2013 ISCB Accomplishment by a Senior Scientist Award

David Eisenberg

UCLA-DOE Institute and Howard Hughes Medical Institute
UCLA, Los Angeles, CA

website: http://www.doe-mbi.ucla.edu/people/eisenberg

Presentation Title: Protein Interactions in Health and Disease

Presentation Time: Tuesday, July 23, 4:35 PM - 5:35 PM

 Room: Hall 1


To aid research on proteins and metabolism, we have set up several databases and servers, all available at www.doe-mbi.ucla.edu.  One is the Database of Interacting Proteins (DIP), a curated collection of experiments on protein interactions.  Another is ProLinks, a collection of functional linkages between proteins in many organisms, inferred from whole genome sequences.  A third is ZipperDB, a database containing predictions of fibril-forming proteins identified by the 3D Profile Method.

ZipperDB has enabled our efforts to determine more than 100 atomic structures of the ‚Äėsteric zipper‚Äô spines of amyloid fibers.¬† These fibers are associated with dozens of fatal diseases, as well as numerous evolved protein functions.¬† Knowledge of these atomic structures has permitted the design of inhibitors of formation of fibers involved in Alzheimer‚Äôs Disease, HIV, and cancer.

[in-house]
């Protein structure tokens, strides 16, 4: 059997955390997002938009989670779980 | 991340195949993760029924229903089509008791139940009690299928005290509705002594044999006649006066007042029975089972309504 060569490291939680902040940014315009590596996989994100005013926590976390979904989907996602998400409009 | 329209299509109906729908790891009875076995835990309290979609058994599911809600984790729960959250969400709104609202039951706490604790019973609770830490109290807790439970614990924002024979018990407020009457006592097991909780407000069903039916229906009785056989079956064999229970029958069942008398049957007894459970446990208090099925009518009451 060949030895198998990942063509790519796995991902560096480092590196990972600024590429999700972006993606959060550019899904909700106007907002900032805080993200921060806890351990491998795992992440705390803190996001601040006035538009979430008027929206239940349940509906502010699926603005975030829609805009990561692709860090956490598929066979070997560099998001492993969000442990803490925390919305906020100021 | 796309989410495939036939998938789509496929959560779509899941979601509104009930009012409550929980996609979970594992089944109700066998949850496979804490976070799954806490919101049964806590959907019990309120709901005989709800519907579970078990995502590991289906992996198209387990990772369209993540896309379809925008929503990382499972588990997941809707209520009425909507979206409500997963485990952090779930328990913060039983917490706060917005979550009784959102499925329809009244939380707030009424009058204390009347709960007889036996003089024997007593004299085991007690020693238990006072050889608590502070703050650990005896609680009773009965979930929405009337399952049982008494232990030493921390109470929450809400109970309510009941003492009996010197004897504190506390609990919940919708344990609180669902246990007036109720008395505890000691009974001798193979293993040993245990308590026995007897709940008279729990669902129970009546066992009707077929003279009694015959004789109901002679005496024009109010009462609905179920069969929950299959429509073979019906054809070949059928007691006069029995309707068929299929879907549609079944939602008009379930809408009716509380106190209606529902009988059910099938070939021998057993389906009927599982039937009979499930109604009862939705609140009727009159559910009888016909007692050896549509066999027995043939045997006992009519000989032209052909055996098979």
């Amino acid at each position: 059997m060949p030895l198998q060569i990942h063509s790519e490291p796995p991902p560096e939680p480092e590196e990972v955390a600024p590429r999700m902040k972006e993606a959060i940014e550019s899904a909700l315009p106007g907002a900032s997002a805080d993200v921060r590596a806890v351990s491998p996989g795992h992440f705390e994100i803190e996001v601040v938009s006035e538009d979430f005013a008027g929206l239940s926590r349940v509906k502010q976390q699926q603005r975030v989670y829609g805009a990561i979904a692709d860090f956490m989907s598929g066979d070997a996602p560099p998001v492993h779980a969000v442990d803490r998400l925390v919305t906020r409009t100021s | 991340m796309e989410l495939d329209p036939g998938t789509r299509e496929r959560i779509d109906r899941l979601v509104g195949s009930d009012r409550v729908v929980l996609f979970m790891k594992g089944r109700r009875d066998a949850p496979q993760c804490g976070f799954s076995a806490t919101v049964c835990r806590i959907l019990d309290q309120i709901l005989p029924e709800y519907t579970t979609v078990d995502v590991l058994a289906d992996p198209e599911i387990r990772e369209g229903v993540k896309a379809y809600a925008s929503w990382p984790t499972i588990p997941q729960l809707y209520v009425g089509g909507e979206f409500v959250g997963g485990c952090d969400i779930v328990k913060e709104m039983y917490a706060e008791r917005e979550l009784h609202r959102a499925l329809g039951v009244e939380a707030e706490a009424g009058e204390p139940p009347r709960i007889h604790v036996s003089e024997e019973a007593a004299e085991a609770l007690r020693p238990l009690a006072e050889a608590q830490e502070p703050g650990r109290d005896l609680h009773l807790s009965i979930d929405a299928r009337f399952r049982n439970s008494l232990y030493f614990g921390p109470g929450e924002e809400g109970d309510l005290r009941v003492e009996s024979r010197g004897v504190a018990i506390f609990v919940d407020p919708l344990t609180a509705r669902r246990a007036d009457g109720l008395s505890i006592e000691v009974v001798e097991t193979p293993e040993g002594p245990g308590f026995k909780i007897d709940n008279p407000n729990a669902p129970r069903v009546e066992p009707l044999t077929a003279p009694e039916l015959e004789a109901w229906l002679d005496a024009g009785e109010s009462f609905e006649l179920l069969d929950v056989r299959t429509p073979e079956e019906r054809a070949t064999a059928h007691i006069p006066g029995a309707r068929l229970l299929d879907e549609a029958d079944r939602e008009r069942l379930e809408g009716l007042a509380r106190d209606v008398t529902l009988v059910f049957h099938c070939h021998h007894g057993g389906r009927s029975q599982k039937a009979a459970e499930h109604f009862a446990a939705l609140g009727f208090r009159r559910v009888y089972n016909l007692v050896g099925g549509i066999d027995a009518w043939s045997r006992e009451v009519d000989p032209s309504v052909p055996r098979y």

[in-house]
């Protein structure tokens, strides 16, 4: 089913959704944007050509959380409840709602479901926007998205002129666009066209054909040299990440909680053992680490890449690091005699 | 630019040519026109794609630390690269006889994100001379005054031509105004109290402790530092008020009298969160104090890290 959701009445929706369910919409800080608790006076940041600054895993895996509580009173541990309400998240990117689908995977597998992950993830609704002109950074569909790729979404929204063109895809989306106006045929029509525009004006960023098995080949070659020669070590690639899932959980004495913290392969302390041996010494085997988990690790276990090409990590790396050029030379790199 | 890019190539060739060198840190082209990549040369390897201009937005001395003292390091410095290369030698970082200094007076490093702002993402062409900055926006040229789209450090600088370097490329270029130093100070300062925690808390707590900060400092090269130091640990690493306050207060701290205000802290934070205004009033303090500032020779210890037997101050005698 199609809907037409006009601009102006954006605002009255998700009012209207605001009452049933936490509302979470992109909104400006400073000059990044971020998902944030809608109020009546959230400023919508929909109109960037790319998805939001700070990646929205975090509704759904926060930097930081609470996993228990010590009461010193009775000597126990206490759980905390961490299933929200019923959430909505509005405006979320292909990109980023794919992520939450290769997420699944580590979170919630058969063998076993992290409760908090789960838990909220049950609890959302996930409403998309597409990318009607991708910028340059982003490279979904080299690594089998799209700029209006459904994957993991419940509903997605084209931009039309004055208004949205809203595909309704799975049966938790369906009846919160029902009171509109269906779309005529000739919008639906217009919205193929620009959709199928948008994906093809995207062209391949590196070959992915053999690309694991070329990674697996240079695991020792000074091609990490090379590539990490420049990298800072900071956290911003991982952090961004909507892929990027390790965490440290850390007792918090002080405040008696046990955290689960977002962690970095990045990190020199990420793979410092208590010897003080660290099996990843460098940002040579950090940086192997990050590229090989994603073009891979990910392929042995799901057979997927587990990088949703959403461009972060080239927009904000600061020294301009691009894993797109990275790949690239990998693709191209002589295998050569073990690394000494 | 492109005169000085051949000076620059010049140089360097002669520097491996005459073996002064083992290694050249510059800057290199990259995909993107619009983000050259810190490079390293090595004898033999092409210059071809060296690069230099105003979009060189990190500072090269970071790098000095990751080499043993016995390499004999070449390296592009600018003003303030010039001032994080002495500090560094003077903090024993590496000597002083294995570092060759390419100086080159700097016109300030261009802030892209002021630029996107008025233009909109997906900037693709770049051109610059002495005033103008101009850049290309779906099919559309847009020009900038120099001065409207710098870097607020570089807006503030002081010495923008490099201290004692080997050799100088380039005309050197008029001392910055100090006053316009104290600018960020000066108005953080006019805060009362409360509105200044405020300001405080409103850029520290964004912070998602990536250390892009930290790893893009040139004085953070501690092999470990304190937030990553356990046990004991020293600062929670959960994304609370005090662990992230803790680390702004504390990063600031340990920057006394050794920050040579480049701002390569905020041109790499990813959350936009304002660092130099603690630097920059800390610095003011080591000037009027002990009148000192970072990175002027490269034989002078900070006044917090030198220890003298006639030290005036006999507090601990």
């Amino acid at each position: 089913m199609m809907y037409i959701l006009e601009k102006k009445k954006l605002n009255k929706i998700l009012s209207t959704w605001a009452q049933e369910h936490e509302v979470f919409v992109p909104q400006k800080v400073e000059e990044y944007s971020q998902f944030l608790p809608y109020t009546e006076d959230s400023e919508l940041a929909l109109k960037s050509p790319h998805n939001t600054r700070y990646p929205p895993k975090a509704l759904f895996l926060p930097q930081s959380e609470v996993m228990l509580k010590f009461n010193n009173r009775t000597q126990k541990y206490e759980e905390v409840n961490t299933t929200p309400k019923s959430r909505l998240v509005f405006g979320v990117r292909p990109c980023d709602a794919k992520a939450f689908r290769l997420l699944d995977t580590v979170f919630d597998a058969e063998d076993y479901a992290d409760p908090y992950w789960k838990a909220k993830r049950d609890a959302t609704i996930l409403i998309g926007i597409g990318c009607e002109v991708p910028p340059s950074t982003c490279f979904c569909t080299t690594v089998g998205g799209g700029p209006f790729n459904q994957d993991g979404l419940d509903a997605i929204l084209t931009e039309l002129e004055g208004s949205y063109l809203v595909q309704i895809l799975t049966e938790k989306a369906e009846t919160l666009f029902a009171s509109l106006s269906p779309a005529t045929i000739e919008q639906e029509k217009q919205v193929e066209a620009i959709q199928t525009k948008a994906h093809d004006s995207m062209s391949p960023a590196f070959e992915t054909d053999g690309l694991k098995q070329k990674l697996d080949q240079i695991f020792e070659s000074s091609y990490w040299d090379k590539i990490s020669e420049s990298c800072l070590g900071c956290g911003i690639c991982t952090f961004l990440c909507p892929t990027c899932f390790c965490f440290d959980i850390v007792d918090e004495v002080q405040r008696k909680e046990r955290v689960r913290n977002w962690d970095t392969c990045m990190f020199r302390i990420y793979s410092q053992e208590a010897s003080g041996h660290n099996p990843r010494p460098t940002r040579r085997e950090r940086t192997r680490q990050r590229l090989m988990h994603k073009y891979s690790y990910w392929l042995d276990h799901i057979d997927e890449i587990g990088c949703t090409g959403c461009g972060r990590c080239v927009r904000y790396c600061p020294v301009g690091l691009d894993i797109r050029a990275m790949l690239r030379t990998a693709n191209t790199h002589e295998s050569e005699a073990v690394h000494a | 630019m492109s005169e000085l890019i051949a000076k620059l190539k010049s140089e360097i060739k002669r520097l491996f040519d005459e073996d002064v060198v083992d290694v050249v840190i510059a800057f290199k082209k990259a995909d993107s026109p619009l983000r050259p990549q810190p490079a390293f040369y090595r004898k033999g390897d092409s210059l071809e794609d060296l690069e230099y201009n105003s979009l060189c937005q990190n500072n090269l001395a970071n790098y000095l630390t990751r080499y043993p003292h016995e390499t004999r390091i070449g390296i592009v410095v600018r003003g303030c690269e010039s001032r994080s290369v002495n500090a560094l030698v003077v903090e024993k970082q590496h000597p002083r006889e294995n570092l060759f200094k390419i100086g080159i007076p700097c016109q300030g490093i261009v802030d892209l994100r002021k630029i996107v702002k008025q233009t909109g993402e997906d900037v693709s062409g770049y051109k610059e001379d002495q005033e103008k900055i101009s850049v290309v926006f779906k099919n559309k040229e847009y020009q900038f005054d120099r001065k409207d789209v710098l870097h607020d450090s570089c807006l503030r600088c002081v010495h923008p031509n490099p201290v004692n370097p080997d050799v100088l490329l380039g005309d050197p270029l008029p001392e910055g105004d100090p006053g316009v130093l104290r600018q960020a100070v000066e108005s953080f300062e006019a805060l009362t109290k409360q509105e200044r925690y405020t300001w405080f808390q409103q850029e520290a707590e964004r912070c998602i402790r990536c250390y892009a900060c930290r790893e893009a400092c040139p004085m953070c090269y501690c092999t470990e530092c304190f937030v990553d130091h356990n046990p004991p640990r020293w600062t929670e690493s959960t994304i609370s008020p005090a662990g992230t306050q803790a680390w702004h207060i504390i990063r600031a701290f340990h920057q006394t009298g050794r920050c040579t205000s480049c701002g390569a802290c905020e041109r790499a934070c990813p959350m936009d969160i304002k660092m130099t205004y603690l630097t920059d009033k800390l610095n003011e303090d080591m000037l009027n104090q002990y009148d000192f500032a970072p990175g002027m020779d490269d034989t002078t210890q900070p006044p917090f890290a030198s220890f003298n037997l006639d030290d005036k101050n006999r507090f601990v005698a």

As a Harvard undergraduate, David Eisenberg had the good fortune to be assigned to study with John T. Edsall, one of the pioneers of protein chemistry, who oriented him to his life’s work.  As a Rhodes Scholar at Oxford, Eisenberg earned a D.Phil. in theoretical chemistry for study with Charles Coulson on hydrogen bonding in ice. Returning to the States, Eisenberg worked as a postdoctoral fellow with Walter Kauzmann, the discoverer of the hydrophobic interaction.  Together they wrote a monograph, The Structure and Properties of Water, still in print after 44 years.  In further postdoctoral study at Caltech, Eisenberg learned X-ray crystallography.  Since 1969, Eisenberg has been on the faculty of UCLA, now as the Paul D. Boyer Professor of Biochemistry and Molecular Biology, Investigator of the Howard Hughes Medical Institute, and Co-Director of the Center for Global Mentoring.  Eisenberg now concentrates on proteins in the amyloid state.   He has coauthored a text Physical Chemistry for Students of the Life Sciences, as well as some 350 research papers and reviews, with over 50,000 Google Scholar citations.